People are buying less disposable fashion and looking more for longevity if they buy at all. This is a trend we first picked up a couple of years ago with the AGEIST leading edge gang. It seems to be filtering down to the millennials, proving that not all trends start with the young and spread to the older demos.
Clothes shopping is falling out of fashion in the UK, and not just because more people are buying online.
Profits have dived at the biggest retailers, as the number of clothes sold has dropped precipitously, by an average of 4.4 per cent in five of the past six months.
'Consumers are switching their spending away from apparel to an extent we have never seen before,' said Geoff Ruddell, retail analyst at Morgan Stanley. 'The fact that volumes have gone into decline for the first time in more than 20 years is remarkable.'
The mystery is why, especially because retail spending in general has not dropped. Many shops blame milder weather, but analysts have also pointed to changing customer habits, with people preferring to spend their money on meals and holidays.
Shoppers also appear to be switching away from disposable fashion.
Layla Faruque is a Manchester-based student with two part-time jobs. 'I love buying clothes and shoes but these past few months I've noticed I'll never buy anything unless it's got a discount,' said the 20-year-old. 'And once I've waited, I forget about it, so I've ended up buying half the things I'd usually buy on impulse. I was talking to my mum about it - and she's the same.'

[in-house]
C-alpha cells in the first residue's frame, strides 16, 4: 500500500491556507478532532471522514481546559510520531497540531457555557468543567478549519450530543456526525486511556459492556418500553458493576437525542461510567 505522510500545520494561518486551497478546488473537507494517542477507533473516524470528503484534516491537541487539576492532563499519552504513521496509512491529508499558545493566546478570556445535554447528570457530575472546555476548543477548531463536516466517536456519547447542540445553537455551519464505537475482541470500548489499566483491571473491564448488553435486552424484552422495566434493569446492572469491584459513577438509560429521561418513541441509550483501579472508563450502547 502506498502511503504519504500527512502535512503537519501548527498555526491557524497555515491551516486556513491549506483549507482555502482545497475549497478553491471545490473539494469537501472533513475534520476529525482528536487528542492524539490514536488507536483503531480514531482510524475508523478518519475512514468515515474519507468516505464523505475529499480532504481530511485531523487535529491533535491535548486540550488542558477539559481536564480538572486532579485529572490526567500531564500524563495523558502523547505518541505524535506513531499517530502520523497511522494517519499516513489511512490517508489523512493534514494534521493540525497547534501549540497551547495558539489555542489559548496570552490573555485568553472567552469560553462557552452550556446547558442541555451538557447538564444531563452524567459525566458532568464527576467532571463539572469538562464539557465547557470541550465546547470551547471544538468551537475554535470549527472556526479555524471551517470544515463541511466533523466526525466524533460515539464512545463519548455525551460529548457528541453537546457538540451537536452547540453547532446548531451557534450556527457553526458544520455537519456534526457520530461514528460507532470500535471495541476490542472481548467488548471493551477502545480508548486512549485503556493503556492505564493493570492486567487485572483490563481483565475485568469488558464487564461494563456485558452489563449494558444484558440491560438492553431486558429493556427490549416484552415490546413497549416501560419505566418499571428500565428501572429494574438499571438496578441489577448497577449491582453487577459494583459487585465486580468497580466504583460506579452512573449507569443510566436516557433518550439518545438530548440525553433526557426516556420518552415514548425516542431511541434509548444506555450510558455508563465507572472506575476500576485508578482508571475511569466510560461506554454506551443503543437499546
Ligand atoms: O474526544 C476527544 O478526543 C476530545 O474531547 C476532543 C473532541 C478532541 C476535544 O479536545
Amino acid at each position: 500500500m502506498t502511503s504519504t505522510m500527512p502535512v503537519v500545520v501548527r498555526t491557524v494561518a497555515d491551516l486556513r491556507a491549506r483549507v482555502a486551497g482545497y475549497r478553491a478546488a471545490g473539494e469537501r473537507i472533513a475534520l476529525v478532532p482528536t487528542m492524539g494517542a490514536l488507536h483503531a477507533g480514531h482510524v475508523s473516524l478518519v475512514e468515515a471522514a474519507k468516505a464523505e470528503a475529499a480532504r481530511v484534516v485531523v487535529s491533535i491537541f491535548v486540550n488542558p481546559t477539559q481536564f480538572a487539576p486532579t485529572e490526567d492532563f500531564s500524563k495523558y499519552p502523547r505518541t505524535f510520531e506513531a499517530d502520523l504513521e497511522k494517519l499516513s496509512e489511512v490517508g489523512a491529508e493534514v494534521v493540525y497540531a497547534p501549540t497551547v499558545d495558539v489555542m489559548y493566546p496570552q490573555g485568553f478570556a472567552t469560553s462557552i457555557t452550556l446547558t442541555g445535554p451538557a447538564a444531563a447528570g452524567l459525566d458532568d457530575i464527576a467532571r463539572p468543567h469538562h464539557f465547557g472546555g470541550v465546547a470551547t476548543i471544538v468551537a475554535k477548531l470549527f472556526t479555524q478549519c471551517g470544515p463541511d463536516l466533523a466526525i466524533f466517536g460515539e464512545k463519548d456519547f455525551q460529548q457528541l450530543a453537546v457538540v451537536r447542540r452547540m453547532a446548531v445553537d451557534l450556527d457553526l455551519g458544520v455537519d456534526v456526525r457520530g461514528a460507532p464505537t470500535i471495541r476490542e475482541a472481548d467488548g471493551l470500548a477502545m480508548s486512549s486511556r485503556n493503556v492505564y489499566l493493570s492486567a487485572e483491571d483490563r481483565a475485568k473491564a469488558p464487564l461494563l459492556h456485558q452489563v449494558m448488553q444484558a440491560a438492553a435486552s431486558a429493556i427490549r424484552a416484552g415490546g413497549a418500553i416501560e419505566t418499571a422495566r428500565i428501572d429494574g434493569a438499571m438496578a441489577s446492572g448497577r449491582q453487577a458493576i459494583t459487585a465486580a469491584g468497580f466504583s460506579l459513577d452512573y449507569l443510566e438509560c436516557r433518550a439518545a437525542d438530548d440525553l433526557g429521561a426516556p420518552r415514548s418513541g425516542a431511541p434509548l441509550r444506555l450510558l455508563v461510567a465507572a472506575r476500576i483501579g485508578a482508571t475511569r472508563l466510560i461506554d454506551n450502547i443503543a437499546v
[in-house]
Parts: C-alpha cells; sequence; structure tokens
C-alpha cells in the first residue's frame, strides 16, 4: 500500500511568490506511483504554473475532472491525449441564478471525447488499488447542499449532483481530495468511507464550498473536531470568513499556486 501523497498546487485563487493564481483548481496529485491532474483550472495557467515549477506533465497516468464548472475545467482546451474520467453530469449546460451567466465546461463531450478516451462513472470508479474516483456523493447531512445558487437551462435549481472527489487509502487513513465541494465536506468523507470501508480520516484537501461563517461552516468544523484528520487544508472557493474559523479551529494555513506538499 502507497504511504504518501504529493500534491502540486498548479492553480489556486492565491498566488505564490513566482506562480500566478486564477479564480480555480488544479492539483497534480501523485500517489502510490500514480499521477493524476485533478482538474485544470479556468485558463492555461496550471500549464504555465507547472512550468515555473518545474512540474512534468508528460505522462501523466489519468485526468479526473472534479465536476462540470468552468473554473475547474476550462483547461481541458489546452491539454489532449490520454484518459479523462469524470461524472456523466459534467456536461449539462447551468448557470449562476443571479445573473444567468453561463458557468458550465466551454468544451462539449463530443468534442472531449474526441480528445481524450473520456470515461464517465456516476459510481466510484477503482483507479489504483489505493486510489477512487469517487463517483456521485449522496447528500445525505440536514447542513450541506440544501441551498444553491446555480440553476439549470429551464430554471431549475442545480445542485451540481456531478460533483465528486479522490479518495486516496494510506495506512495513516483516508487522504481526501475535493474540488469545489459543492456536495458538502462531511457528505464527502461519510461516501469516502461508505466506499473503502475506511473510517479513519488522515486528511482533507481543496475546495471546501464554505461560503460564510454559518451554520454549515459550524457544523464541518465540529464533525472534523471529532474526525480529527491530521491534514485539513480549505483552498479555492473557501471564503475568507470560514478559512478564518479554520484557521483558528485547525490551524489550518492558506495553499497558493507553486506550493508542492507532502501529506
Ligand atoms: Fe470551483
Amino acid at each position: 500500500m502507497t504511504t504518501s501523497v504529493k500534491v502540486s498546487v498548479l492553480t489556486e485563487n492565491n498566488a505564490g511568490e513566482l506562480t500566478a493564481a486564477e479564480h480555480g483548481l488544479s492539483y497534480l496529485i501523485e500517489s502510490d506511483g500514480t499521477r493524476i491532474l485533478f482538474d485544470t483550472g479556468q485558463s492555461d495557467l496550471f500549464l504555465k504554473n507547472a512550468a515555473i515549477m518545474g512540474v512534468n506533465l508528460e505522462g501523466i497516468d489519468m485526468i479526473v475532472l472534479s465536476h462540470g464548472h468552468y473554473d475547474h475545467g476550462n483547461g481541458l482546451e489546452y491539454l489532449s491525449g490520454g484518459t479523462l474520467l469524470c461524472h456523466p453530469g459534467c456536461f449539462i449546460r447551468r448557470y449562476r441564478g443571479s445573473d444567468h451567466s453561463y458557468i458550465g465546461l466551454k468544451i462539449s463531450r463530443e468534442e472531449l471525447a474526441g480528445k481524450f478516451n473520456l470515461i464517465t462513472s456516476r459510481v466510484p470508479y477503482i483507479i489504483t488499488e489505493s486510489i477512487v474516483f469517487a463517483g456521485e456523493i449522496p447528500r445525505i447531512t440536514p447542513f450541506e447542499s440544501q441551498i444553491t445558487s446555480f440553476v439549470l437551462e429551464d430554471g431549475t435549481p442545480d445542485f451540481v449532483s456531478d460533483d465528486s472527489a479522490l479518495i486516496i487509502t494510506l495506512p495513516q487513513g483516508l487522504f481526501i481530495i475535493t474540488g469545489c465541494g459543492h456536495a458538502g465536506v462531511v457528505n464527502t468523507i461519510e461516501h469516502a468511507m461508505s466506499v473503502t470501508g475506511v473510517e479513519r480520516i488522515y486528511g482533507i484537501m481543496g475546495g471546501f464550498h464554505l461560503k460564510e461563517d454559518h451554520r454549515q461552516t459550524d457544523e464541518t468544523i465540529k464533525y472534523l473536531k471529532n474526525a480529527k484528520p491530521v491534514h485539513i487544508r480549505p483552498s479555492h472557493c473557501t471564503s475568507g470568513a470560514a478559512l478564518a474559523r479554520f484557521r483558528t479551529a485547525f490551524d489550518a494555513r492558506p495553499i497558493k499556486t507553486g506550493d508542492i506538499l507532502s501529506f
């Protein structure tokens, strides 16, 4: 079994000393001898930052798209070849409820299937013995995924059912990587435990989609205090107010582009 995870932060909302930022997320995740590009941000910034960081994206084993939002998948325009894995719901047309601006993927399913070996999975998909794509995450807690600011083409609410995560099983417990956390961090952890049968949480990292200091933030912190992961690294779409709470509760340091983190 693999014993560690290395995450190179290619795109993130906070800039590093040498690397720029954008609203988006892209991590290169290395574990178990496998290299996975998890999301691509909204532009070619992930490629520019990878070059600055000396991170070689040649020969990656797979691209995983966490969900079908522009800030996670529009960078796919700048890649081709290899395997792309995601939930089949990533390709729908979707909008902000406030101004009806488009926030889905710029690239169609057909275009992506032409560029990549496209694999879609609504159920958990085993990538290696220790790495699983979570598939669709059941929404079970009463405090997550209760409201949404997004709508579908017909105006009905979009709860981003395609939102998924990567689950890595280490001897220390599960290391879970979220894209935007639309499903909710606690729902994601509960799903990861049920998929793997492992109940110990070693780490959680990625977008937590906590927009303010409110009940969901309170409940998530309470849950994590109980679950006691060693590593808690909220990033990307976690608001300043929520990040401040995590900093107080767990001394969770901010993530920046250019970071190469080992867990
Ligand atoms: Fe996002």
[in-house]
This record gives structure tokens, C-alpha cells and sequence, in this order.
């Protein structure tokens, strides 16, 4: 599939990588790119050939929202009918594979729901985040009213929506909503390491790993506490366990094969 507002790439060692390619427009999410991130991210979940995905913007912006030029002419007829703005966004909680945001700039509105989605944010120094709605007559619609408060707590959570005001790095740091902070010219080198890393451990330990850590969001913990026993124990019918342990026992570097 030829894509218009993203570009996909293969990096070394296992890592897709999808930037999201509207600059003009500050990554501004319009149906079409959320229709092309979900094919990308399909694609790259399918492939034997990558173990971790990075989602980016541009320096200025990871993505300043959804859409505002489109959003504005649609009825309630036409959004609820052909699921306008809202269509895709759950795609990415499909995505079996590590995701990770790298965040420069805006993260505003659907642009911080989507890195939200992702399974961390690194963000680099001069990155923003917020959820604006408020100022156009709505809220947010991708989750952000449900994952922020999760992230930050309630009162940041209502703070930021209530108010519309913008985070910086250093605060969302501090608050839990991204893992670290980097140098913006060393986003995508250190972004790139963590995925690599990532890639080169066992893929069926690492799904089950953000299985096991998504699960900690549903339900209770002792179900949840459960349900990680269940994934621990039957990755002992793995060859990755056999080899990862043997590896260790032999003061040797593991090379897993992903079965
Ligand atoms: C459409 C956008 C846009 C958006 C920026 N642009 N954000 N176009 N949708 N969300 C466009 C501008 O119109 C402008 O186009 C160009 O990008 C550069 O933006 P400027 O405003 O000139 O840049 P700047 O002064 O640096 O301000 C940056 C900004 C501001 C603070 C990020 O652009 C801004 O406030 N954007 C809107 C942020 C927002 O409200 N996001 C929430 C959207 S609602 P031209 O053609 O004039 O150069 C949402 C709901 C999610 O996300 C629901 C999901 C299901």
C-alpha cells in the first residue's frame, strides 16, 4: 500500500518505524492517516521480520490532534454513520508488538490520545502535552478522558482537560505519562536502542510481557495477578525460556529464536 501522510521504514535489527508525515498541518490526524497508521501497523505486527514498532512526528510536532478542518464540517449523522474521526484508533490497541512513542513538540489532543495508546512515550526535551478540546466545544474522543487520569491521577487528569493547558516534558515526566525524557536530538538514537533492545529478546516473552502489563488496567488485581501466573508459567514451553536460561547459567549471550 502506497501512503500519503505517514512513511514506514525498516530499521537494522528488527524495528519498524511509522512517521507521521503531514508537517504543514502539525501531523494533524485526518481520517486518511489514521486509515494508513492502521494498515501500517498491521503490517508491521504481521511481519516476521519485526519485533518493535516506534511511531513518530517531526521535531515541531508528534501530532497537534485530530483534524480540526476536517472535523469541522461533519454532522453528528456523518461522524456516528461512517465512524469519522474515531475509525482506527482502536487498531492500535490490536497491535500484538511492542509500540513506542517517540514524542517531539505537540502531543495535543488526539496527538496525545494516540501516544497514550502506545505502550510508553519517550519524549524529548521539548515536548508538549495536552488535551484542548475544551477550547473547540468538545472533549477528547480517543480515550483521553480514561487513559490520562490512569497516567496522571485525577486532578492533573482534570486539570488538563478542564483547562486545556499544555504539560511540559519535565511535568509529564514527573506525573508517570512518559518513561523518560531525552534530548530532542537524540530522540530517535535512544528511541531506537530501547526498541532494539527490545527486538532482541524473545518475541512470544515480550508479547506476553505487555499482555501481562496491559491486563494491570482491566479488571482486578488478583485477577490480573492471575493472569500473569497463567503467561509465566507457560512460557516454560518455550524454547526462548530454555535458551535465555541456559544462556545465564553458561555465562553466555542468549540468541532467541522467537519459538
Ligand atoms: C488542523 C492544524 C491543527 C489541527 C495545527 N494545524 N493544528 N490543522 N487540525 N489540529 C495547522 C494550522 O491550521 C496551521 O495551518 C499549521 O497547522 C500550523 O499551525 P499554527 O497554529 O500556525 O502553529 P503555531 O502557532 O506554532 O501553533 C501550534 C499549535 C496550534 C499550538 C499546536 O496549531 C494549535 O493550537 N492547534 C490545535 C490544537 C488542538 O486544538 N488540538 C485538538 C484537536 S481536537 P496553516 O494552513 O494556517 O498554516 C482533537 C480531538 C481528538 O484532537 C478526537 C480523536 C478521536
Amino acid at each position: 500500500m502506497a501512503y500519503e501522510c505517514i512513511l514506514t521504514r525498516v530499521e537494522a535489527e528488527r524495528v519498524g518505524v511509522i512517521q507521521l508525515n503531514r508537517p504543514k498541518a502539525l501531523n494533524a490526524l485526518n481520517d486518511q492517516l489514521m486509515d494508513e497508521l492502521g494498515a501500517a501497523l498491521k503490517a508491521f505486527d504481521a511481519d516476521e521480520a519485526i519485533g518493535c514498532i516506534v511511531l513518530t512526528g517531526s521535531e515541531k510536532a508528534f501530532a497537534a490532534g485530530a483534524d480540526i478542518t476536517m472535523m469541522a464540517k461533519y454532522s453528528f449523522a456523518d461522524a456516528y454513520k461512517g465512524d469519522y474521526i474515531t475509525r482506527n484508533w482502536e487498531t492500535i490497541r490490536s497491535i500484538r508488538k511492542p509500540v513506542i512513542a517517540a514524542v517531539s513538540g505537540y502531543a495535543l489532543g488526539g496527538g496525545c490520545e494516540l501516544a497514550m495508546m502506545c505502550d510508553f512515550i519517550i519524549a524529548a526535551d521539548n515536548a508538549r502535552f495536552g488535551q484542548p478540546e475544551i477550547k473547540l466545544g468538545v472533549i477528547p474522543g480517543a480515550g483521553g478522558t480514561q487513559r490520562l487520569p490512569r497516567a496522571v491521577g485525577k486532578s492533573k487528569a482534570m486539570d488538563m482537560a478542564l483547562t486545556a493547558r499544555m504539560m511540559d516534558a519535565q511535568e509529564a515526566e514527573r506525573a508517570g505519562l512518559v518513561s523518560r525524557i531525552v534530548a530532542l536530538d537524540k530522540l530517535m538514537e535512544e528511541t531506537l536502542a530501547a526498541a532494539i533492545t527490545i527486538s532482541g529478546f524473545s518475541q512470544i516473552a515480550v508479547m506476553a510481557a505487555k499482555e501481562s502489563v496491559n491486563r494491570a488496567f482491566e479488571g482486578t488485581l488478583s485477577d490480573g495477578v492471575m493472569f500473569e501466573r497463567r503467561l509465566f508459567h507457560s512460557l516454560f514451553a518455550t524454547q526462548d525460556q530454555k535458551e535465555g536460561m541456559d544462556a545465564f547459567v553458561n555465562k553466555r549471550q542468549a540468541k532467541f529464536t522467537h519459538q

The trend is highly unusual. Apart from brief hiccups in 2011 and 2012, people have been steadily buying more since 1999.
According to the Office for National Statistics, overall UK retail spending grew by a robust 4 per cent in August compared with the same month last year. But spending on clothes and footwear from high street shops and their websites dropped by 4 per cent.
Britain's biggest shops are suffering as a result. Marks and Spencer, the largest clothes retailer with 10 per cent of the market, is cutting jobs after reporting its sharpest quarterly decline in clothing sales for more than a decade, in July. French Connection has not reported a pre-tax profit since 2012.
Even some of the high street winners appear to be struggling to ride out the competitive pressure and cut-throat discounting.
John Lewis posted a 75 per cent fall in half-year profits while Lord Wolfson, chief executive of Next, correctly predicted earlier this year that 2016 would be like 'walking up the down escalator' and said last week that trading was tough.
Primark, the discount chain that is the most visited retailer on the high street, last week reported the first drop in same-store sales in the UK for 16 years. It blamed a warm autumn last year and a cold spring this year.
Glen Tooke, an analyst at Kantar Worldpanel, which tracks the clothing purchases of a representative panel of 15,000 Britons, said consumers believed the weather is becoming less predictable, meaning they wait for a cold winter snap or a summer heatwave to materialise before bullying.
'Ten years ago you might have been buying your winter clothes now,' he said, as London basked in golden sunlight one September afternoon. 'To be honest, no one is going to go and buy a coat today.'